Sound Advice for Radio Execs

  • by November 21, 2001
At the Radio Advertising Bureau’s (RAB) annual Advertiser Day and semi-annual Board of Directors Meeting in San Francisco last week, marketing and advertising consultant Phil Guarascio delivered a rousing speech that challenged top-line industry executives to “be ready” for the changes ahead.

In reference to an open letter to the Radio industry written by RAB President & CEO Gary Fries last month, Guarascio, who last May retired as VP of Advertising and Corporate Marketing from General Motors after 14 years, stressed the need to create better professionals and urged the industry to “support training initiatives that the RAB has in place. You are going to need better-qualified people.”

According to Guarascio, who currently consults for such brands as P&G Ventures, the NFL, and William Morris, big marketers’ desire to integrate will lead to a convergence of media planning. “Media buying has become a commodity practice,” he said and warned that changes were coming. “It’s not just CPMs, but how things happen in the marketplace.”

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He declared the time was ripe for creativity and fresh ideas and perceived an immense opportunity for that at the local level. “Good media buyers understand the personality of a (Radio) station within the market and the context of that station and how it connects with an audience. There is an opportunity to leverage that,” he said.

He also explained how in the new cross-platform selling, one had to take a horizontal as well as vertical view. “These deals are about using a medium to help a client meet an objective that is not just about CPM or brand visibility. Radio is at the table, but not enough,” he warned. “Make sure you are in all the negotiations….. and make sure you are at the table when the deal goes down.”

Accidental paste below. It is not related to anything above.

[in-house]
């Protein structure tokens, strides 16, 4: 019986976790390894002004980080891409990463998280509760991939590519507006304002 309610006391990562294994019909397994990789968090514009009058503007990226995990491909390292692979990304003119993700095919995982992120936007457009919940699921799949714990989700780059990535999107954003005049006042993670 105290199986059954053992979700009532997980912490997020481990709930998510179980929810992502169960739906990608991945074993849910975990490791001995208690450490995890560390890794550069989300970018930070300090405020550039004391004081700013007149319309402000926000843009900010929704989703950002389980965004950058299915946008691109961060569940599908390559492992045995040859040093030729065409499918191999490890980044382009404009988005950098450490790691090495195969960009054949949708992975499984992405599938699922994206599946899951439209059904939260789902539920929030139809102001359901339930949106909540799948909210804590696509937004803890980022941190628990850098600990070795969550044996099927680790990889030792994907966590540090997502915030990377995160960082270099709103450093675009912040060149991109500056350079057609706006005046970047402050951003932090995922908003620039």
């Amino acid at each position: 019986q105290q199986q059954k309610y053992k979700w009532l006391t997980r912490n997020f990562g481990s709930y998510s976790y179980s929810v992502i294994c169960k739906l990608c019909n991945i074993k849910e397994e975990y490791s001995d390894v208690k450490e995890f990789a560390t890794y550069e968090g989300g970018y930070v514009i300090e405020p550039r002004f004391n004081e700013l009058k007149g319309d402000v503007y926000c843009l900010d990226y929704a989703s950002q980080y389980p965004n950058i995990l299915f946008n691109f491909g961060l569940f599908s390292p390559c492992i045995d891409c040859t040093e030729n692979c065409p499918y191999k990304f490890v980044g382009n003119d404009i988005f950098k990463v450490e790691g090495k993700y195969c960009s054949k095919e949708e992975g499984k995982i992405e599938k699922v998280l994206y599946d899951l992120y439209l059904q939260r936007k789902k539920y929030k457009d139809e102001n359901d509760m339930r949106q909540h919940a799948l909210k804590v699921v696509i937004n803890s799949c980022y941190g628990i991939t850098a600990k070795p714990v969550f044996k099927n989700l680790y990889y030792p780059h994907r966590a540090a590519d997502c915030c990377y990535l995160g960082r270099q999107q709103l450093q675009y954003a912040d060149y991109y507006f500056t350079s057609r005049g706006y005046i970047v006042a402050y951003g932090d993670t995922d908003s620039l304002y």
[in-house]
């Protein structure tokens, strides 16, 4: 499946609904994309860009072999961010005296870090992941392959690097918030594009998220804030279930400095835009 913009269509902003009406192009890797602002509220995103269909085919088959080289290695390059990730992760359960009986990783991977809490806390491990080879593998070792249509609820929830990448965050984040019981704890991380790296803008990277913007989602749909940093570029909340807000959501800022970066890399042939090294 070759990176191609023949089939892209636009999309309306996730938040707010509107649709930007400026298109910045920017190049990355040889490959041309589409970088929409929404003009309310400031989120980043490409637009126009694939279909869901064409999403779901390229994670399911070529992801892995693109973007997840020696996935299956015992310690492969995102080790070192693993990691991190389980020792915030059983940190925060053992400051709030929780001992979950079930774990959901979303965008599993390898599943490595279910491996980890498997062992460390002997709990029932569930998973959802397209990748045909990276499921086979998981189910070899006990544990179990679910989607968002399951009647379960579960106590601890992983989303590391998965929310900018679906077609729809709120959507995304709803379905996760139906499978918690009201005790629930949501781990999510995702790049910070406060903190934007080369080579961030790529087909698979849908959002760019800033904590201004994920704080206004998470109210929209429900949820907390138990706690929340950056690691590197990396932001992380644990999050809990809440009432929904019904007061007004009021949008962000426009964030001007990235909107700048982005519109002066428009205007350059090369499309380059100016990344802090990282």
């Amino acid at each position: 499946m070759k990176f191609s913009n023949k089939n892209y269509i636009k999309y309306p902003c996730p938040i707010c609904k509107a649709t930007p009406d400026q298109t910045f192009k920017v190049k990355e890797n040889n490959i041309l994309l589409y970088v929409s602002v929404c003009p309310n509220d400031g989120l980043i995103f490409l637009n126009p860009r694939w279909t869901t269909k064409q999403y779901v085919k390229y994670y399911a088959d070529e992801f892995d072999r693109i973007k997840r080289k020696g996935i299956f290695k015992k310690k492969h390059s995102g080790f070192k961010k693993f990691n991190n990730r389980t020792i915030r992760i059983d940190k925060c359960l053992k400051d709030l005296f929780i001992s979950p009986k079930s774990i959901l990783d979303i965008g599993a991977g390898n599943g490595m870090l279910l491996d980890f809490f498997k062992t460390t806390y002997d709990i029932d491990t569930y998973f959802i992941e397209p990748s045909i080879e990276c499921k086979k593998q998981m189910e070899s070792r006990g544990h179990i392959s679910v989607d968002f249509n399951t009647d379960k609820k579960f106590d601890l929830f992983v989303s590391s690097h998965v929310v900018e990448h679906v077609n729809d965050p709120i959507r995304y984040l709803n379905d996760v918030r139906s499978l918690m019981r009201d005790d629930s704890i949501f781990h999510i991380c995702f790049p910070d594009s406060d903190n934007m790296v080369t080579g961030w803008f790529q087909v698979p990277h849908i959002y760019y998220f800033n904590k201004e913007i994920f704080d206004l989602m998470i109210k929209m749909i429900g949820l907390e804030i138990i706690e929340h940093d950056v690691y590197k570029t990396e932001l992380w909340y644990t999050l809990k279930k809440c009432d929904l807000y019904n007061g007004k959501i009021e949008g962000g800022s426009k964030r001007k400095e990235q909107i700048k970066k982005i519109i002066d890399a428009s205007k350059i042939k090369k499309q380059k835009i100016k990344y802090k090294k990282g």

Guarascio also noted the increasing demand from clients for accountability from their agencies and their media buys. “That’s why RAEL (Radio Ad Effectiveness Lab) is so appropriate. You absolutely need to do this!” he emphasized. “You have to get past re-selling the medium each time you go into a buy.” Gurarascio did suggest that for RAEL findings to be most beneficial, the Radio industry would have to “find a way to give it a local flavor.

“Most advertisers are looking for ways to take their big national assets, like the Olympics, and drive it down to the local level. This is an opportunity for Radio, if you can get in there early enough.”

Pointing out that $175 billion was spent in advertising last year, Guarascio noted that, “the big issue is knowing exactly what to do with that money, strategically. How do we position our brands and products?” According to Guarascio, “there will be more emphasis on local marketing from the big marketers.”

Predicting that marketing through entertainment would be the next big sector; he also projected new money would be coming into the media business, particularly for companies aligned with multi-media assets. “But, get in on the ground floor,” he urged. “Be ready!”

Lastly, he urged the Radio industry to “steal good ideas.” He counseled against remaining insular and encouraged Radio industry executives to be aware and knowledgeable of emerging trends in competing media.

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